Putting a name to places and their Lancashire history

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What’s in a name? That’s the question asked frequently by members of the Lancashire Place Name Survey.

The group was set up 15 years ago to research the history of place names throughout the county and involves members studying old maps, tithe records and other
 documents to see if the names and their spellings, which have sometimes changed over the years, can throw any light on languages spoken in this part of the British Isles many centuries ago.

LPNS spokesperson Jennifer Holt said: “These spellings can show in what language the place was named and also what language it has travelled through. If we have enough examples then it becomes possible to identify areas where particular languages were spoken and so reveal something about Lancashire’s history.”

Pronunciation is another area of interest.

There are three villages within the pre-1974 boundaries of Lancashire called Claughton, one near Garstang, one north of Caton near Lancaster.

The Claughton near Garstang is pronounced “Clyton”, the one near Caton is pronounced “Clafton.”

Jennifer said: “The root of all three names is probably the same, but they have travelled through different languages so are now pronounced differently.”

One place name in north Lancashire which appears in other parts of England is Whittington.

The Lancashire name probably derives from a man called something like ‘Hwita’.

Similarly the other Whittingtons around England probably derive from other Hwitas who lived where the name survives as Whittington.

Misunderstanding over derivation of place names have sometimes caused confusion in local history circles.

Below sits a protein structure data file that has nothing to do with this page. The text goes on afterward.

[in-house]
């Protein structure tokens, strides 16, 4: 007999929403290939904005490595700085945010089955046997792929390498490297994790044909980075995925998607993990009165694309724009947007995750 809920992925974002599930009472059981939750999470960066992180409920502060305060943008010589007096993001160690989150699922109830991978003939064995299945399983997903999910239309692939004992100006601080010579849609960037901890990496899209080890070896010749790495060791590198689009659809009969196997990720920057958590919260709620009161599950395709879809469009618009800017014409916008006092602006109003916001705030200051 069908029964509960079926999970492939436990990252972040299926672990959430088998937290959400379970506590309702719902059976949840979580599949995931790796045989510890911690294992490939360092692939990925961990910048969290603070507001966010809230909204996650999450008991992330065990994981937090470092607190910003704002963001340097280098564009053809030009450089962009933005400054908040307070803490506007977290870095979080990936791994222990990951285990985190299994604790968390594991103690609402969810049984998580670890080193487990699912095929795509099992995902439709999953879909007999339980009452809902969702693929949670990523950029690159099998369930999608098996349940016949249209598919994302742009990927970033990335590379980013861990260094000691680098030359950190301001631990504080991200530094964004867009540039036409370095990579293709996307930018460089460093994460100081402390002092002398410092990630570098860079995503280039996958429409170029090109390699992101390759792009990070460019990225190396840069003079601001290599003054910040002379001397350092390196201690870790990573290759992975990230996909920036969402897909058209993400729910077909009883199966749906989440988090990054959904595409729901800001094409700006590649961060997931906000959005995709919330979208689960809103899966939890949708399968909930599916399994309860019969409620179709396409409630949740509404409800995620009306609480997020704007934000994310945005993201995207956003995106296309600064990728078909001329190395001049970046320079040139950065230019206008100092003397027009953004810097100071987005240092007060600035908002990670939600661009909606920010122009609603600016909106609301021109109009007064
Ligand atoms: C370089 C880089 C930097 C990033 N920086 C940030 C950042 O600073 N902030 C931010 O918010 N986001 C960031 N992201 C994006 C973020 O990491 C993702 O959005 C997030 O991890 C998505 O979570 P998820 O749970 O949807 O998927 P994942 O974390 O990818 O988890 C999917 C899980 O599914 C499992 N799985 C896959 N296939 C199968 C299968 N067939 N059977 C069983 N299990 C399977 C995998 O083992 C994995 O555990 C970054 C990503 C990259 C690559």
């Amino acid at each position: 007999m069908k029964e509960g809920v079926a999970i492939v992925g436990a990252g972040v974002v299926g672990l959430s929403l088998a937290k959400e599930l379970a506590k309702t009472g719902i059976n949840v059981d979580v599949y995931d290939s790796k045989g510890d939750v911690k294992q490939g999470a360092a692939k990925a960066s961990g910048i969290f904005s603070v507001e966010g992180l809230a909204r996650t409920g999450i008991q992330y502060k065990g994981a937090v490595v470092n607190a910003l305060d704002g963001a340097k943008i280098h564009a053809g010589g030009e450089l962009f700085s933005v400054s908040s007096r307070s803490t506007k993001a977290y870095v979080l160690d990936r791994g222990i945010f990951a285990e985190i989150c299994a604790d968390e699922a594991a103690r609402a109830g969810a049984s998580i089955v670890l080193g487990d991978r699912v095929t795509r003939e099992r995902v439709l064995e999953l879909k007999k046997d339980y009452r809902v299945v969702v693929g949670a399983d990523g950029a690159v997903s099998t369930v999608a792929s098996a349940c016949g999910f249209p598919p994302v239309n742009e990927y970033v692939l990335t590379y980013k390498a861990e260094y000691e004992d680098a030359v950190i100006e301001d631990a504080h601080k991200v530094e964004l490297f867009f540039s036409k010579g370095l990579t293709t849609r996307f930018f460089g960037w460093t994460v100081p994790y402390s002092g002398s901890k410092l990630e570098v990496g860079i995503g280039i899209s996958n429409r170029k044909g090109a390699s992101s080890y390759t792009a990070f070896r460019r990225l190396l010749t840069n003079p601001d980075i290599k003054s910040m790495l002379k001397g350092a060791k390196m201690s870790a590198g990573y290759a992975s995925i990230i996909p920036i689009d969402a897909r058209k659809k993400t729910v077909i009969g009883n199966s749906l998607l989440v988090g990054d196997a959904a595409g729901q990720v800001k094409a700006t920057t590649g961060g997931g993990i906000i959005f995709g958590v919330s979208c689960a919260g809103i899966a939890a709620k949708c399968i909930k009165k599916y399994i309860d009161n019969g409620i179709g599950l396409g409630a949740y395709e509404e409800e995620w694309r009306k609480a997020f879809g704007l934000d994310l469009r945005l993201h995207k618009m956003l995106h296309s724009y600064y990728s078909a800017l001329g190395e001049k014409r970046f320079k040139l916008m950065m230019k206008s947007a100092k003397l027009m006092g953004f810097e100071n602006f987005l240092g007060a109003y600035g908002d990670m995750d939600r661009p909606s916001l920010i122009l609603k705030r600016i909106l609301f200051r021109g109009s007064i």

Similarly some historical geographers rightly stress that not all old maps are accurate.

For example an old abbey in Einsiedeln, Switzerland, possesses an 16th century atlas with a map of the North West of England showing, in the location of Garstang, a place called ‘Barsange’.

An ancient spelling of Garstang perhaps? No.

The map had been prepared by Denbigh doctor Humphrey Lhuyd, who sent it to Flemish map engraver Abraham Ortelius of Antwerp. Ortelius was then producing a major atlas called the Theatrum Orbis Terrae (The Theatre of the Orb of the Land), with correspondents from throughout Europe sending him data or maps.

Cartographic historian Dr Bill Shannon, of Preston, suggests Ortelius had difficulty with Humphrey’s writing or spelling, so he probably took a guess at several of the spellings on the Welshman’s maps.

Dr Shannon said: “Unfortunately, Humphrey died 
before the map went to print, so he never got a chance to correct the proofs.

“His hand writing was probably pretty horrible, as the Belgian engraver made lots of wrong guesses, of which Barsange is just one – note also Roshaywall for Rochdale. Aughton comes out as Angthon, while Macclesfield is Marxfeld. He had even more problems with some of the Welsh names!”

As well as being interested in the influence of pre-modern English (such as Old English, Norse and Frisian), the 50 or so LPNS members are keen to research the influence of pre-English words on place names and landscape features in the county going back even further though are hampered by the lack of old documents in Lancashire pre-circa 1200.

Jennifer said: “Lancashire has a rich and diverse
history but we lack the documents which would help to reveal it.

“In Lancashire the earliest documents which exist date from the 1200s.”

To find out more visit www.lancspns.weebly.com